Commentary

    Trump's Tariffs Against China Aren't Working. And There's No Quick Resolution in Sight

    Washington's go-it-alone approach to its trade disputes with China is imposing a high and growing cost on the U.S. economy. It could even threaten global prosperity. What's more, there's no quick resolution in sight.

    Aug 20, 2019

  • A typical communist style statue in the capital city of North Korea, photo by alexkuehni/Getty Images

    Commentary

    Searching for Signs of Doi Moi in North Korea

    President Trump's second summit with Kim Jong Un prompted voluminous commentary about whether Pyongyang might adopt the “Vietnam model” of economic reform and opening up, known as doi moi. Some version of doi moi is not impossible in North Korea, but it will likely be more difficult than it was in Vietnam and made all the more so by Kim's reluctance to risk losing absolute control.

    Aug 12, 2019

  • Journal Article

    Journal Article

    Business Cycles and Admissions to Substance Abuse Treatment

    The relationship between business cycles and health is theoretically complex. In a seminal paper, Ruhm (2000) outlined a series of economic mechanisms through which business cycles may influence health.

    Aug 6, 2019

  • Aerial view of islands in Palau, photo by Lightning Strike Pro/Adobe Stock

    Report

    America's Pacific Island Allies

    Micronesia, the Marshall Islands, and Palau are subject to growing Chinese influence. U.S. funding to and engagement with these Pacific Island nations are key to America's defense and foreign policy goals.

    Aug 6, 2019

  • Two king chess pieces with United States and China flags, photo by MicroStockHub/Getty Images

    Commentary

    Yes, Sam Huntington Has Insights to Guide U.S. Competition with China

    Many U.S. observers believe that the United States is declining relative to China. The United States' long-term competitiveness will be served neither by assuming that China is fated to collapse on account of its internal contradictions nor by presuming that it is destined to preside over a world order with Chinese characteristics. Sustainable strategy requires a measured disposition.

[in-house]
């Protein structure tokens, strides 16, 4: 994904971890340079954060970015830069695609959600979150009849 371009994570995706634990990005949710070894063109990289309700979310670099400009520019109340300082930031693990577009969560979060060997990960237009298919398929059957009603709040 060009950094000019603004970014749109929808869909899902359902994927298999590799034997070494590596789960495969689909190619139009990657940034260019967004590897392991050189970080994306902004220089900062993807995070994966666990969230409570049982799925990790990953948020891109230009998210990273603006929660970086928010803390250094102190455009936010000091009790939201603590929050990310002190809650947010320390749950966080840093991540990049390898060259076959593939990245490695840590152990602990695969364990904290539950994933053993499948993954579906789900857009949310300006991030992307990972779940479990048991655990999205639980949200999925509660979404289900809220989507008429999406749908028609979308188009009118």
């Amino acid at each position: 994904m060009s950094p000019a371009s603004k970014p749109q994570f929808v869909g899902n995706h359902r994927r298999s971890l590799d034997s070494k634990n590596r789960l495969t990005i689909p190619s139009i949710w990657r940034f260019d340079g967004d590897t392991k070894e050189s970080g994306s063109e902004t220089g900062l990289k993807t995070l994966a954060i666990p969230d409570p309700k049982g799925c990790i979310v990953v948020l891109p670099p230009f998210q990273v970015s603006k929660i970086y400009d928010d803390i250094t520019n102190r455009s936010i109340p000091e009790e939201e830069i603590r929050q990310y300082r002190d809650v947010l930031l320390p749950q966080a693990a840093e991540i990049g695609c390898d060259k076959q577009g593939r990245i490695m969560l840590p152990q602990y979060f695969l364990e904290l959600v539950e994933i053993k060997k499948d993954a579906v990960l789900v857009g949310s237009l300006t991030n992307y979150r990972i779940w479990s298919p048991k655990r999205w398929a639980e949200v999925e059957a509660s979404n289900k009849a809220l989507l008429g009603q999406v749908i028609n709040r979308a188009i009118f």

Jul 25, 2019

  • Boris Johnson arrives at the Conservative Party headquarters after being announced as Britain's next prime minister, London, July 23, 2019, photo by Toby Melville/Reuters

    Commentary

    A Challenging Moment for Boris Johnson

    As Britain's next prime minister, Boris Johnson will bring advantages, and disadvantages, in seeking to lead the United Kingdom through a period as challenging as the Suez Crisis or (perhaps) the darkest days of World War II.

    Jul 23, 2019

  • Blog

    Youth Sports, Autonomous Vehicles, Mental Health: RAND Weekly Recap

    This weekly recap focuses on why low-income children aren't playing sports, who's liable when autonomous vehicles get hacked, supporting children with mental health issues, and more.

    Jul 19, 2019

  • White prescription pills on a U.S. $100 bill, photo by Stuart Ritchie/Getty Images

    Commentary

    Price-Fixing Case Reveals Vulnerability of Generic Drug Policies

    A massive lawsuit filed by 44 states accuses 20 major drug makers of colluding to inflate prices on more than 100 generic drugs, including HIV, cancer, and depression treatments. If these allegations are true, then this isn't just a violation of antitrust law. It's a betrayal of the policies that created and defended the entire generic drug industry.

    Jul 15, 2019